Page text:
Green Tea offsets the mutations caused by tobacco

April 19, 2005

The Ames test named after its inventor, Doctor Bruce Ames, inexpensively and quickly helps indicate a chemicals ability to cause cancer. In the test, a specifically engineered strain of the bacteria Salmonella typhimurium, is exposed to gradually increasing concentrations of a chemical to see at what level of exposure the chemical causes harm to the bacteria's DNA - this is known as mutagenicity as in mutation. Since mutation (a change in the DNA structure) is close to carcinogenicity, or the ability to cause cancer, this is an accepted indication of the safety of a suspected chemical. In this test a water extract of tobacco caused mutation of the bacteria's DNA at 50mg per plate of bacteria (50mg is a very small amount). Green Tea polyphenols inhibited the mutagenic effects of the tobacco, the more Green Tea extract, the greater the protection (e.g. at 5mg per plate, the Green Tea polyphenols inhibited mutagenicity by 50%). In rats, the Green Tea extract inhibited the urinary mutagenicity caused by tobacco extract. The Green Tea extract inhibited mutagenicity in a number of ways. The study is published in the March 2005 issue of the journal Phytomedicine.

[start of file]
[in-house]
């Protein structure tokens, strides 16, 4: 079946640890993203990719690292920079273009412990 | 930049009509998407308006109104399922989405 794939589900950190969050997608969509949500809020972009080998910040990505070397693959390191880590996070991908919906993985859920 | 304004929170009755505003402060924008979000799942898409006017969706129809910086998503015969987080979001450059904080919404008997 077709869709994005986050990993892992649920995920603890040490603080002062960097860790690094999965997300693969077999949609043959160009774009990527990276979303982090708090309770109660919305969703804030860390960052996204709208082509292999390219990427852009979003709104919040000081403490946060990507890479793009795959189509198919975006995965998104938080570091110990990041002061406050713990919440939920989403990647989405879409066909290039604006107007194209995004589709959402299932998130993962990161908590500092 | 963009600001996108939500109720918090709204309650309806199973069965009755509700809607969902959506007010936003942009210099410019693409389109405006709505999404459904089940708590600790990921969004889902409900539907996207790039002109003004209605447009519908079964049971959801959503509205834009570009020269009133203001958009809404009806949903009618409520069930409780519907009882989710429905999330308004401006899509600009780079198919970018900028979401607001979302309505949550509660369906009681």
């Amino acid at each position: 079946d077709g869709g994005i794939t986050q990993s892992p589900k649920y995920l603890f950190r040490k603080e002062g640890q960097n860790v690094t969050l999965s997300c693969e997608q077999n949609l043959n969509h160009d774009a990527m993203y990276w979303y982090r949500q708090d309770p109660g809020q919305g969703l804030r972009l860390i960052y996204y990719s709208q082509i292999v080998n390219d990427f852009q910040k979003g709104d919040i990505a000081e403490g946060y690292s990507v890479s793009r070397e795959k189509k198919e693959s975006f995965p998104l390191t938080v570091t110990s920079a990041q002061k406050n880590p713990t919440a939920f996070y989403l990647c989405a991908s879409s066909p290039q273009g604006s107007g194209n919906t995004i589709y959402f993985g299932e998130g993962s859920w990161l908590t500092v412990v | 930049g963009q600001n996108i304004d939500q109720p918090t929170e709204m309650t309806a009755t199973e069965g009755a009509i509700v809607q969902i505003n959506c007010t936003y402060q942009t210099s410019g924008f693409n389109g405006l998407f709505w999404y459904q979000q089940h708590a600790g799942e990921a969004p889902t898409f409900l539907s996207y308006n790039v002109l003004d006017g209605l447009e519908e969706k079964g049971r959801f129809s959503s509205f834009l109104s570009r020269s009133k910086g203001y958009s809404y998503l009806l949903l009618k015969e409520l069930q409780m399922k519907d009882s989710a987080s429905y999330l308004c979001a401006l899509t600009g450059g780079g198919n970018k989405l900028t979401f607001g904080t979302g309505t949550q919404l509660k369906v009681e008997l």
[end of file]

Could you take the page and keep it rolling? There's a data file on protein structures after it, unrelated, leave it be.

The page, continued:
Commentary by Jerry Hickey, R.Ph.

The Green Tea extracts ability to decrease tobacco induced mutations in the urinary tract is good news considering that tobacco is a major risk factor for bladder cancer.

Water-Damaged building triggers breathing problems and asthma

In a study of workers in one previously water damaged office building it was found that the rate of adult onset asthma in employees was greater than 3 times the normal rate according to government researchers. Indoor damage due to leaking and flooding can lead to the growth of mold and other bacteria, and the population of dust mites explodes. The researchers estimated that up to 12 percent of sick days could be attributed to the water-damaged environment. 103 of 888 employees in the building had adult onset asthma, a very high rate and the rates of wheezing, nasal and eye symptoms were very high. Among workers who were symptom free, about 50% had developed symptoms within the next nine months. The study appears in the April 2005 issue of the journal Environmental Health Perspectives.